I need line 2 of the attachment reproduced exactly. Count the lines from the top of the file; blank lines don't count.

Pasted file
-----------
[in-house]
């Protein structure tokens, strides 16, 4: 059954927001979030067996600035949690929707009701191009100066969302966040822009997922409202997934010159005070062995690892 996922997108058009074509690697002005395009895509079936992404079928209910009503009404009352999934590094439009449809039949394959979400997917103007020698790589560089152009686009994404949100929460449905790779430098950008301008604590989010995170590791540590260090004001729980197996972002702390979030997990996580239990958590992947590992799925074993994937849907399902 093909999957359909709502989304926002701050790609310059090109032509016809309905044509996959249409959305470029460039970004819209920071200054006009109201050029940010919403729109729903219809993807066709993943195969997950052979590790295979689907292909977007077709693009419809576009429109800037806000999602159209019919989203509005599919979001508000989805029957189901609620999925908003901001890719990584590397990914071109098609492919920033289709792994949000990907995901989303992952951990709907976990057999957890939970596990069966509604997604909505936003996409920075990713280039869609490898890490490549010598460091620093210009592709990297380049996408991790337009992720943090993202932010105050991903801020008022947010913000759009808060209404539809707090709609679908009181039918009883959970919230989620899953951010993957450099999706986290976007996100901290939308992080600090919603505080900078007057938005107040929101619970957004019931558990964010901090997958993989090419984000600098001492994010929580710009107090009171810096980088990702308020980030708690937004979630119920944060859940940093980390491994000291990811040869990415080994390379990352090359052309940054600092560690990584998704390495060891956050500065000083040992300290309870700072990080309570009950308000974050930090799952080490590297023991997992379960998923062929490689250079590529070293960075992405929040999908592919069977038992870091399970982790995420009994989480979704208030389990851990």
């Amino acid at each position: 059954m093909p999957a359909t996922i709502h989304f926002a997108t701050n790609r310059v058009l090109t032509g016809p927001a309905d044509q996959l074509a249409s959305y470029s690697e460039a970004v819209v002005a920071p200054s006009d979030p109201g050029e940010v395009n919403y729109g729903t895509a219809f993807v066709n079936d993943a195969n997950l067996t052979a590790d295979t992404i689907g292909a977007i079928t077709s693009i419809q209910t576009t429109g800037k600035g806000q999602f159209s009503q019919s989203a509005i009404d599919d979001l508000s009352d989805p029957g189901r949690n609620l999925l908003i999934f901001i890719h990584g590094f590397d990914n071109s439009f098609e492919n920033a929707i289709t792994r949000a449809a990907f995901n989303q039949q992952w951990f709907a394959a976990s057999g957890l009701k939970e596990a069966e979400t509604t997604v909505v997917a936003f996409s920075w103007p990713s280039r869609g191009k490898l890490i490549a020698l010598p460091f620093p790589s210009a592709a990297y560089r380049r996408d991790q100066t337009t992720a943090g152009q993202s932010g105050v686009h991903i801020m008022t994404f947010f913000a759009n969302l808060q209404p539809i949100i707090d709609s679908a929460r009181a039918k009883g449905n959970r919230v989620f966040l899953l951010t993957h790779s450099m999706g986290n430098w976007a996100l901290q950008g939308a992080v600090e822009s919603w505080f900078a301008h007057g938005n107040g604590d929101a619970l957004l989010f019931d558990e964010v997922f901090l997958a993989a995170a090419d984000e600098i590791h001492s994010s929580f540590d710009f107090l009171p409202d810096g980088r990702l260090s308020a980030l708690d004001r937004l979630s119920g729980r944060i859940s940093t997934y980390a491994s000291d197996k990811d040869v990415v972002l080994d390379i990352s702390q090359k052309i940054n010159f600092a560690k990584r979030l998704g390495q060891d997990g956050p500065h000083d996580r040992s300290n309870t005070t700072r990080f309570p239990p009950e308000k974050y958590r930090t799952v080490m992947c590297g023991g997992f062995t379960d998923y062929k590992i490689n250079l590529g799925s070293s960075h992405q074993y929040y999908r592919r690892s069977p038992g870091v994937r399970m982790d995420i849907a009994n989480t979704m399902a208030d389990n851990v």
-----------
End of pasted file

């Protein structure tokens, strides 16, 4: 059954927001979030067996600035949690929707009701191009100066969302966040822009997922409202997934010159005070062995690892 996922997108058009074509690697002005395009895509079936992404079928209910009503009404009352999934590094439009449809039949394959979400997917103007020698790589560089152009686009994404949100929460449905790779430098950008301008604590989010995170590791540590260090004001729980197996972002702390979030997990996580239990958590992947590992799925074993994937849907399902 093909999957359909709502989304926002701050790609310059090109032509016809309905044509996959249409959305470029460039970004819209920071200054006009109201050029940010919403729109729903219809993807066709993943195969997950052979590790295979689907292909977007077709693009419809576009429109800037806000999602159209019919989203509005599919979001508000989805029957189901609620999925908003901001890719990584590397990914071109098609492919920033289709792994949000990907995901989303992952951990709907976990057999957890939970596990069966509604997604909505936003996409920075990713280039869609490898890490490549010598460091620093210009592709990297380049996408991790337009992720943090993202932010105050991903801020008022947010913000759009808060209404539809707090709609679908009181039918009883959970919230989620899953951010993957450099999706986290976007996100901290939308992080600090919603505080900078007057938005107040929101619970957004019931558990964010901090997958993989090419984000600098001492994010929580710009107090009171810096980088990702308020980030708690937004979630119920944060859940940093980390491994000291990811040869990415080994390379990352090359052309940054600092560690990584998704390495060891956050500065000083040992300290309870700072990080309570009950308000974050930090799952080490590297023991997992379960998923062929490689250079590529070293960075992405929040999908592919069977038992870091399970982790995420009994989480979704208030389990851990």